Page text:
Now on His way to Jerusalem, Jesus traveled along the border between Samaria and Galilee. As He was going into a village, ten men who had leprosy met Him. They stood at a distance and called out in a loud voice,”Jesus, Master, have pity on us!” When He saw them, He said, “Go, show yourselves to the priests.” And as they went, they were cleansed. One of them, when he saw he was healed, came back, praising God in a loud voice. He threw himself at Jesus’ feet and thanked Him—and he was a Samaritan. Jesus asked, “Were not all ten cleansed? Where are the other nine? Has no one returned to give praise to God except this foreigner?” Then He said to him, “Rise and go; your faith has made you well.” (Luke 17:11-19, NIV)
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Jesus was traveling and came across ten lepers who were likely both of Jewish and Samaritan descent.
Lepers were forced to live outside the city and could only find community with others afflicted with their illness. So even though generally Jews and Samaritans did not like each other, their exile created the opportunity for interaction.
Leprosy was also thought to be a sign of displeasure from God, an affliction given by Him to those who did not obey Him. The ten approached Jesus along societal norms, at a distance. They were not allowed to come close to anyone who was “clean.” Also, knowing He was at least a prophet from God, they showed respect by calling Him Master, hoping to gain favor from Him.
So they yelled, “Jesus, Master, have pity on us!”
But in calling Jesus “Master,” they humbled themselves. When you label someone as your master, you place yourself as their servant. This showed the lepers’ willingness to obey what He said and do the work He asked of them.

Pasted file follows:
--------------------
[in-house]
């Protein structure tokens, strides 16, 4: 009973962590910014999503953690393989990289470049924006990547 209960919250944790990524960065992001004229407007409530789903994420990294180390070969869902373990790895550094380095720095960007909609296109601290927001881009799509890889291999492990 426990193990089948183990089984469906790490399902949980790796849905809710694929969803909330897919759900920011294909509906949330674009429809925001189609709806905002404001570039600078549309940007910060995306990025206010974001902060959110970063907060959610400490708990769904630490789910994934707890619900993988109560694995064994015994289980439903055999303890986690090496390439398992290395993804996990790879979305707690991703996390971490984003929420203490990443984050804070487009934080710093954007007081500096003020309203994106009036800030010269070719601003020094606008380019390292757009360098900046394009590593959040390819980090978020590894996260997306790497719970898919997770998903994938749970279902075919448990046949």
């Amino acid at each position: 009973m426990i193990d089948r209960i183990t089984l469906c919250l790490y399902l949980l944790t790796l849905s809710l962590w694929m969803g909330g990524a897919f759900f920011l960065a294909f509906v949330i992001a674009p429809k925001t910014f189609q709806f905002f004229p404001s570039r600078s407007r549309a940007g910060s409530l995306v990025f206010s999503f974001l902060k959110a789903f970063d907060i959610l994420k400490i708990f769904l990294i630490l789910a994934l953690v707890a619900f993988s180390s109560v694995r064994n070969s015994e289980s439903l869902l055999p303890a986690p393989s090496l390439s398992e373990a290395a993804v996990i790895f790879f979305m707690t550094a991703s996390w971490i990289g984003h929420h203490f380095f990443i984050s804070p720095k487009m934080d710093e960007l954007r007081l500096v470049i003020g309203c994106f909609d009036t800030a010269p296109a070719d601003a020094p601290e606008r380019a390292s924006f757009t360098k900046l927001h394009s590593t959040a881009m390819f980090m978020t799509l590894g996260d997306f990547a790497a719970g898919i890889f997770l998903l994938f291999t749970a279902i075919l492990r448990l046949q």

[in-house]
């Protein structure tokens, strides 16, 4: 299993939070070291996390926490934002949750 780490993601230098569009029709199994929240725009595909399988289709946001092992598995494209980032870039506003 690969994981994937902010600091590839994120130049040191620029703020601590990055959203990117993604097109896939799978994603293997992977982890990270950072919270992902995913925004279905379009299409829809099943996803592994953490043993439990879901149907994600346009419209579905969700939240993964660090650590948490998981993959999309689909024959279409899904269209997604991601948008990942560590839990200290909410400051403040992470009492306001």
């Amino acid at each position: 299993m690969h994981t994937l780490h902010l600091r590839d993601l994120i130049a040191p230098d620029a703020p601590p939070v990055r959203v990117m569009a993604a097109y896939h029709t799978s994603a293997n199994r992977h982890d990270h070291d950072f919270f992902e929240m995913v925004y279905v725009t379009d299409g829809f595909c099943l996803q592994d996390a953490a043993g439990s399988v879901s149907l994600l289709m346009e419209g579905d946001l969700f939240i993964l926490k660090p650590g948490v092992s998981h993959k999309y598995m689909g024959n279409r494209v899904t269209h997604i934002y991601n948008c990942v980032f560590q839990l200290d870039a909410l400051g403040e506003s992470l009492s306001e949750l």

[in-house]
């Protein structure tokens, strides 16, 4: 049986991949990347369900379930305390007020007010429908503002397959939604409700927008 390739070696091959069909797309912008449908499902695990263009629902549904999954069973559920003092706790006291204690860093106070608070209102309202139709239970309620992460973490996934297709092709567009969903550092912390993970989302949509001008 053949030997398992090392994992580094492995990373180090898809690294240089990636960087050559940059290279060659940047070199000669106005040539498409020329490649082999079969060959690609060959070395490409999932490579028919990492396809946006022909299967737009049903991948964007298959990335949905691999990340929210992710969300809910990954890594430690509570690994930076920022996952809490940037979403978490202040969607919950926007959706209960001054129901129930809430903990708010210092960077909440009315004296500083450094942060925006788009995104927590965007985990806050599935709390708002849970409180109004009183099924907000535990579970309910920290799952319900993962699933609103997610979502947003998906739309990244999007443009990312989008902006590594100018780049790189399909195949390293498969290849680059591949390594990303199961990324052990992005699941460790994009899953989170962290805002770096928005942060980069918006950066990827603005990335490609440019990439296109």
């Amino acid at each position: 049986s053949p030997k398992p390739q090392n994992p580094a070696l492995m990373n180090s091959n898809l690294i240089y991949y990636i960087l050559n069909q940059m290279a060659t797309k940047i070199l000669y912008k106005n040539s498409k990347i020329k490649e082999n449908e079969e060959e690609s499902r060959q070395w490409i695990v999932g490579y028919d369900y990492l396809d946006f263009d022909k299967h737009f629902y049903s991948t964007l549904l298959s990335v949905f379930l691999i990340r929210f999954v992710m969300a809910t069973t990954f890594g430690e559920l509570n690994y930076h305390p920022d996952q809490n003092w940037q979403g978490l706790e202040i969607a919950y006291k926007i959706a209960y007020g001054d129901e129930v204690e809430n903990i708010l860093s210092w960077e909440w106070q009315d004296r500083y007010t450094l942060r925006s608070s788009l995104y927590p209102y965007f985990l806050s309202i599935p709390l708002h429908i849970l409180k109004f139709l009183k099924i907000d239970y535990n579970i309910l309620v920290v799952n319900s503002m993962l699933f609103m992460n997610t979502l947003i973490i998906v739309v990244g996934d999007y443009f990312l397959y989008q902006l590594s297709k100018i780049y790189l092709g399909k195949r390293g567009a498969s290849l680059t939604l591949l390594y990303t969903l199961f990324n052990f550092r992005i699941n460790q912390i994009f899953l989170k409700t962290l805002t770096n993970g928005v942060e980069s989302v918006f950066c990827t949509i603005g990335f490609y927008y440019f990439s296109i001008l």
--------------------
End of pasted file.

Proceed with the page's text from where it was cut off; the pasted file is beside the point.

Jesus replied in a manner fitting the name He was called and gave them a task instead of healing them right then and there. He asked them to present themselves to the priest who was the judge of leprosy. The priest could clear their names and allow them to enter back into society. Here, Jesus showed His respect for the laws of society but also created an opportunity for the ten lepers.
“And as they went, they were cleansed.”
I love that the healing came as they were actively participating in the work Jesus called them to do. Often, I desire for my relief to be done without any work on my part. “Jesus, do this thing for me.” I will sit here and wait for it. Many times Jesus calls us to wait, but we are to remain obedient through that period. And walking in obedience is hard. Step after step, in faith, towards the call He has placed on our life.
I wonder if some of the lepers were a little upset that He didn’t heal them right away. Bitterness often creeps up when I feel like I deserve something from God, or that my way/timing/answer is best. It can be hard to keep the right perspective when we feel like we are walking along and He isn’t helping in the way we’d like.
Another tendency, is to take credit for the transformation in our lives because we feel we did all the work. We miss His provisions and mercies along our path and neglect to thank Him for His guidance.